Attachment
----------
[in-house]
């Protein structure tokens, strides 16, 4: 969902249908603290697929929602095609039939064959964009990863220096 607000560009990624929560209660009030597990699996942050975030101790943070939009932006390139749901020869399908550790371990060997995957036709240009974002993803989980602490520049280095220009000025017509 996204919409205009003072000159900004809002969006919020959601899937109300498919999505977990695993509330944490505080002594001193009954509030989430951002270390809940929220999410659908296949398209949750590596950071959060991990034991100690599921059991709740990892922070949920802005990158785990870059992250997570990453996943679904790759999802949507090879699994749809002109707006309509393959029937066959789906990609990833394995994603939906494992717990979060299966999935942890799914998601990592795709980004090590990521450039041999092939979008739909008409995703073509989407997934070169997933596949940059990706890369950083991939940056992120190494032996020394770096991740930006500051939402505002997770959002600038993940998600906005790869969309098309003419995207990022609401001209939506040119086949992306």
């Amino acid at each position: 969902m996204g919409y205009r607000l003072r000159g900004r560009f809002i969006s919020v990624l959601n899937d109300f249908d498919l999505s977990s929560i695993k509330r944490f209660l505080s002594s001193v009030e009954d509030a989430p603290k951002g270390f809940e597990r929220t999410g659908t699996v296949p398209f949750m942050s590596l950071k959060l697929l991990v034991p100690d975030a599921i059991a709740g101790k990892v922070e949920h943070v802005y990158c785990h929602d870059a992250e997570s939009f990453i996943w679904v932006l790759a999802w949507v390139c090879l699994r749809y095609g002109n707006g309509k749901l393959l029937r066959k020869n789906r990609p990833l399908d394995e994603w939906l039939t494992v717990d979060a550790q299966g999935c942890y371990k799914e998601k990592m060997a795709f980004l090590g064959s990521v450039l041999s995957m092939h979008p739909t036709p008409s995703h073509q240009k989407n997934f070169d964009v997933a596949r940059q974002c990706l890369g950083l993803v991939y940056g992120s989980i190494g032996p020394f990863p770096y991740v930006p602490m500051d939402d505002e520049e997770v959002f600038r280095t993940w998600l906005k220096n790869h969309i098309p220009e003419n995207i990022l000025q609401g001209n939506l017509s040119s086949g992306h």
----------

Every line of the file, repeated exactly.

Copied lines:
[in-house]
């Protein structure tokens, strides 16, 4: 969902249908603290697929929602095609039939064959964009990863220096 607000560009990624929560209660009030597990699996942050975030101790943070939009932006390139749901020869399908550790371990060997995957036709240009974002993803989980602490520049280095220009000025017509 996204919409205009003072000159900004809002969006919020959601899937109300498919999505977990695993509330944490505080002594001193009954509030989430951002270390809940929220999410659908296949398209949750590596950071959060991990034991100690599921059991709740990892922070949920802005990158785990870059992250997570990453996943679904790759999802949507090879699994749809002109707006309509393959029937066959789906990609990833394995994603939906494992717990979060299966999935942890799914998601990592795709980004090590990521450039041999092939979008739909008409995703073509989407997934070169997933596949940059990706890369950083991939940056992120190494032996020394770096991740930006500051939402505002997770959002600038993940998600906005790869969309098309003419995207990022609401001209939506040119086949992306």
């Amino acid at each position: 969902m996204g919409y205009r607000l003072r000159g900004r560009f809002i969006s919020v990624l959601n899937d109300f249908d498919l999505s977990s929560i695993k509330r944490f209660l505080s002594s001193v009030e009954d509030a989430p603290k951002g270390f809940e597990r929220t999410g659908t699996v296949p398209f949750m942050s590596l950071k959060l697929l991990v034991p100690d975030a599921i059991a709740g101790k990892v922070e949920h943070v802005y990158c785990h929602d870059a992250e997570s939009f990453i996943w679904v932006l790759a999802w949507v390139c090879l699994r749809y095609g002109n707006g309509k749901l393959l029937r066959k020869n789906r990609p990833l399908d394995e994603w939906l039939t494992v717990d979060a550790q299966g999935c942890y371990k799914e998601k990592m060997a795709f980004l090590g064959s990521v450039l041999s995957m092939h979008p739909t036709p008409s995703h073509q240009k989407n997934f070169d964009v997933a596949r940059q974002c990706l890369g950083l993803v991939y940056g992120s989980i190494g032996p020394f990863p770096y991740v930006p602490m500051d939402d505002e520049e997770v959002f600038r280095t993940w998600l906005k220096n790869h969309i098309p220009e003419n995207i990022l000025q609401g001209n939506l017509s040119s086949g992306h």